We’re still talking about Ebola?

Opinion by Mina Shah
March 10, 2015, 9:44 p.m.

No one is talking about Ebola anymore. Even though the Ebola outbreak in West Africa continues to cause problems for local populations there, news of the outbreak has largely dropped out of media discourse here.

Over the summer, when the rate of spread was high and the threat of Ebola extending to the U.S. and Europe was imminent, it seemed as though people in public and media outlets would talk about nothing else. International bodies took drastic actions: Aid organizations pulled workers from West Africa, and the United States government effectively banned any casual travel to Ebola-affected countries and strongly discouraged travel to any country in West Africa. Stanford pulled students out of West Africa at the peak of the attention and worry, including those working on fellowships and people living with their families at the time. The university also canceled a summer seminar that had planned to go to Ghana.

Despite the continued local and global relevance of what is happening with regard to the outbreak, conversations have petered out. Many popular news outlets, including The New York Times and National Public Radio, have shifted their coverage from specific news stories that aim to get a sense of what conditions are actually like to simple tallying of areas in which the disease continues have presence, personal narratives, or accounts from the journals of aid workers. Some sources, like NBC News, The San Francisco Chronicle, USA Today, and The LA Times, don’t even have status updates every day.

Similarly, students aren’t having conversations regarding Ebola on campus. Columns on the subject in this newspaper have slowed and finally stopped, and, other than the assaulting signs at Vaden reminding people to tell a healthcare professional immediately if you’ve been to Guinea, Liberia, or Sierra Leone in the past twenty-one days, no one seems to be actively concerned about the state of things in affected areas.

This may be partially due to the fact that the situation has recently improved, if only marginally. In fact, just this past Friday, the Liberian government announced that their last Ebola patient had been released from quarantine. Not that any of us would know about that.

The slowing spread of the disease and its eradication in some places ought to bolster discussions about Ebola. We should be reflecting on what strategies did and did not work in combatting the disease, as well as trying to figure out how to keep such an outbreak from happening again–or at least determine better containment protocols if cases start to spread anew.

The Ebola outbreak has caused problems in every facet of society in affected communities: medical, political, economic, international position, and educational. In addition to this, there is a need to improve technologies and infrastructure to help end the outbreak and prevent similar things from happening in the future. The nature of the various problems percolating in West Africa toward or after the end of Ebola outbreak in various countries ought to greatly interest students on this campus, if for nothing other than the intellectual challenge that a scenario like this poses for every discipline. Pre-meds ought to be overwhelmed with the challenge of finding a vaccine and why the disease seems to be spreading more slowly. Engineers face the challenge of building cheaper, portable medical equipment that could help the treatment process be more effective. Computer scientists can work on developing more comprehensive and comprehensible tracking systems to keep tabs on patients and their families. They could also work on programming apps that could network an alert system in case someone in a community is exhibiting symptoms.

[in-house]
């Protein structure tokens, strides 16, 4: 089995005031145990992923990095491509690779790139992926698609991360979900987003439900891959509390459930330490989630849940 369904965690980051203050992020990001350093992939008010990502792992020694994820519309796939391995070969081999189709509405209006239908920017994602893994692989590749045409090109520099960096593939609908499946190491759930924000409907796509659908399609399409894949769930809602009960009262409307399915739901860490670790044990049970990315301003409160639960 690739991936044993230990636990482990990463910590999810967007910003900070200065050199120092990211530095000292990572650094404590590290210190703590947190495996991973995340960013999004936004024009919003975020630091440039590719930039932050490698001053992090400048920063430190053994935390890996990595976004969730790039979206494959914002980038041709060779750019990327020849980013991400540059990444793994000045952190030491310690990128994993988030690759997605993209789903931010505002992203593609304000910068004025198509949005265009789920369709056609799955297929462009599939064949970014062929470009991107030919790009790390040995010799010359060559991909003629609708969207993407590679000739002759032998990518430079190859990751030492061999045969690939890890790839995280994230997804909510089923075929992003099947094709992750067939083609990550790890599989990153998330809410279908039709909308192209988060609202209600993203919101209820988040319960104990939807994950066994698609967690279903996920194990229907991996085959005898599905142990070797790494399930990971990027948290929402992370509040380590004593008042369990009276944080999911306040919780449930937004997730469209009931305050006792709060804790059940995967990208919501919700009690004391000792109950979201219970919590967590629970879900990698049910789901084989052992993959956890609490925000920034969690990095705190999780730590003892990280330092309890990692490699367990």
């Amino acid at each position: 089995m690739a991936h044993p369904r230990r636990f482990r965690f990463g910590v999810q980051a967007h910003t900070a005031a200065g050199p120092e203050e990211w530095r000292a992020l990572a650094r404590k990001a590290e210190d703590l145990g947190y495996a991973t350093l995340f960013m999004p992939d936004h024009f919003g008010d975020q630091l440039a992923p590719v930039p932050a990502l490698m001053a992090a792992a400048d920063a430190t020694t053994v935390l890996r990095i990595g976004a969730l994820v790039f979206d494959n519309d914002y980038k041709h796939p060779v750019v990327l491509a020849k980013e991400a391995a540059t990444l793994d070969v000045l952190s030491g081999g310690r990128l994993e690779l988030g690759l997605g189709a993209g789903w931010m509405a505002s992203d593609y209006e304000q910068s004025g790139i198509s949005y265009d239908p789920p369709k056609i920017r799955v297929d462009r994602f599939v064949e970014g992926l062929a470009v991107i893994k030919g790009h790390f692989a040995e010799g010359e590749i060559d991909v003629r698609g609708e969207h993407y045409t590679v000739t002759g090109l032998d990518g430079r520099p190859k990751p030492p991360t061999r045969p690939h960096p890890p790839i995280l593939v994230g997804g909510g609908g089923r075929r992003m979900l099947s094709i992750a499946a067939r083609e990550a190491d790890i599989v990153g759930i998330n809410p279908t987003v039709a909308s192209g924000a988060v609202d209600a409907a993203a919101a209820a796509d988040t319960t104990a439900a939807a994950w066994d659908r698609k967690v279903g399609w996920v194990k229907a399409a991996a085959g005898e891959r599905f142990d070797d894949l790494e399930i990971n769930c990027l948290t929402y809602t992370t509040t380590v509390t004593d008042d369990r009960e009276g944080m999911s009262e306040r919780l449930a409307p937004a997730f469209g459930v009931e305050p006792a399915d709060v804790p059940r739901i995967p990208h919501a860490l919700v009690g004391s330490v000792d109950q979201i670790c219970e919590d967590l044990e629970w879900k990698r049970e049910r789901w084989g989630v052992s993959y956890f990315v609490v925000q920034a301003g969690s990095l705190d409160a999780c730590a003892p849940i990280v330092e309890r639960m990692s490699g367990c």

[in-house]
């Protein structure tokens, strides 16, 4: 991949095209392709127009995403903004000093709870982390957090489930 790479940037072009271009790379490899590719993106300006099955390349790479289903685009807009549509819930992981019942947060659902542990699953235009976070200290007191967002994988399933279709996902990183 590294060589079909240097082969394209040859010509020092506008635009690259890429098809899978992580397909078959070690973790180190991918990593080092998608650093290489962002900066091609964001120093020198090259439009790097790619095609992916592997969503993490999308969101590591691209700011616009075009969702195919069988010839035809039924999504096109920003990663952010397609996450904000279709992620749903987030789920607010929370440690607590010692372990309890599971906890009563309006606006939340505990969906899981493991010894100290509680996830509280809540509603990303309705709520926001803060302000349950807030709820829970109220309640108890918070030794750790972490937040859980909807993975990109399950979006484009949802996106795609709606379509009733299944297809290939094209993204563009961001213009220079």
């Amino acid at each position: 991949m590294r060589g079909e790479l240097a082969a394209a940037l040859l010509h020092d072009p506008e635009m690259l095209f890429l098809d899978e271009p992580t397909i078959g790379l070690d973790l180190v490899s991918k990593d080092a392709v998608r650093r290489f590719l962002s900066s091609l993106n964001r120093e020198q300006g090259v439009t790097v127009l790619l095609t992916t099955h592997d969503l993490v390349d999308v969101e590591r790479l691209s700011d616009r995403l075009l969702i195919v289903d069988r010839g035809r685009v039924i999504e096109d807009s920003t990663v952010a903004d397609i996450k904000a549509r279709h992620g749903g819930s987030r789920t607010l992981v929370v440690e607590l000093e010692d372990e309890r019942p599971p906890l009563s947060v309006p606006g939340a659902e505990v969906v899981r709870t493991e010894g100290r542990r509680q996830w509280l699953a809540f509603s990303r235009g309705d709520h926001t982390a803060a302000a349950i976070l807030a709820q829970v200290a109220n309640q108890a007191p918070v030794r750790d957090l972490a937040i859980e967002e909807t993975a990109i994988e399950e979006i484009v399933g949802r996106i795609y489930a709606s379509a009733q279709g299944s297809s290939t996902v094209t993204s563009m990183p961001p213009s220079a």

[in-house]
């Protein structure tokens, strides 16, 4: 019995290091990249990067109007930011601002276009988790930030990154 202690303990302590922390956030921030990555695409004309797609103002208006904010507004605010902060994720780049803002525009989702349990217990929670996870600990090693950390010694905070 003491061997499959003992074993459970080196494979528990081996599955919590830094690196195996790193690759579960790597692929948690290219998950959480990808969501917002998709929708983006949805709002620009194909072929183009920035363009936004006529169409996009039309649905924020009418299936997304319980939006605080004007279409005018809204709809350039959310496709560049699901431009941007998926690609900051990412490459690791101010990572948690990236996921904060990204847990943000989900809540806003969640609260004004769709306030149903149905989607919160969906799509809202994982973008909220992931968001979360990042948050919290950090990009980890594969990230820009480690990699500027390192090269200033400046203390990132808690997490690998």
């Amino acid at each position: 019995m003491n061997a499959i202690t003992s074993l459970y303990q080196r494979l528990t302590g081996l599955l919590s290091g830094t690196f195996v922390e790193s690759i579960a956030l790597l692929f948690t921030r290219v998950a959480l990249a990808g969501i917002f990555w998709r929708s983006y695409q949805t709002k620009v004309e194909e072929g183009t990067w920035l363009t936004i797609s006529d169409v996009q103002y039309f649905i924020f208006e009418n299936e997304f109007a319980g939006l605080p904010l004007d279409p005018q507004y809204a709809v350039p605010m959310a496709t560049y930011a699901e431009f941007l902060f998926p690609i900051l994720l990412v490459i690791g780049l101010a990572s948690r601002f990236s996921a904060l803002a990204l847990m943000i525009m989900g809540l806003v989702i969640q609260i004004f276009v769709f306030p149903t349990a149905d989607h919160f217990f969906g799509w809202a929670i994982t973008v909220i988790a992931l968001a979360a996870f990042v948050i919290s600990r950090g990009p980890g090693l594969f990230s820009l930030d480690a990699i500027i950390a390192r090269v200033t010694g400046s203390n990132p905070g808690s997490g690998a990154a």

Historians ought to be busy at work fitting this into the histories of these various countries and analyzing the implications of the historical positionality of these events. Policymakers ought to be talking with historians and thinking about how to make policies that will strengthen national infrastructures to prevent an outbreak of this size from happening again. Persons interested in international relations and development ought to also be interested in the disease’s impact on the state of affairs of the global community. Economists should be interested by the impact on local and global economies.

People interested in education should be working to understand the way these countries are circumventing the necessity of school closures to continue educating children. Philosophers–the moral and ethical implications of initial international response to the outbreak and the follow-ups after the fact. Literature majors should be interested in collecting patient stories, capturing the voices of people who got better, and determining how these sorts of narratives fit into a greater context of global narratives of disease.

This is all to say that we should still care. We have plenty of reason to, but we simply don’t. Why is that?

The distance helps. The Ebola patients aren’t readily visible to us on campus. They aren’t in our immediate community, and it’s easy, especially with our busy schedules and the other things that we think about, to forget and ignore that which isn’t right in front of us.

But this doesn’t mean that this is acceptable. We as a community need to be better. We need to be more aware and care, regardless of how far away people are. They are people, and as a result, we have a responsibility to care about what’s going on the world. All of the issues in the world. “It’s too hard,” or “It’s too far away,” or “It’s too overwhelming,” are not adequate excuses, and they don’t absolve us of our responsibility to at least know and care to know what’s going on.

Contact Mina Shah at [email protected].

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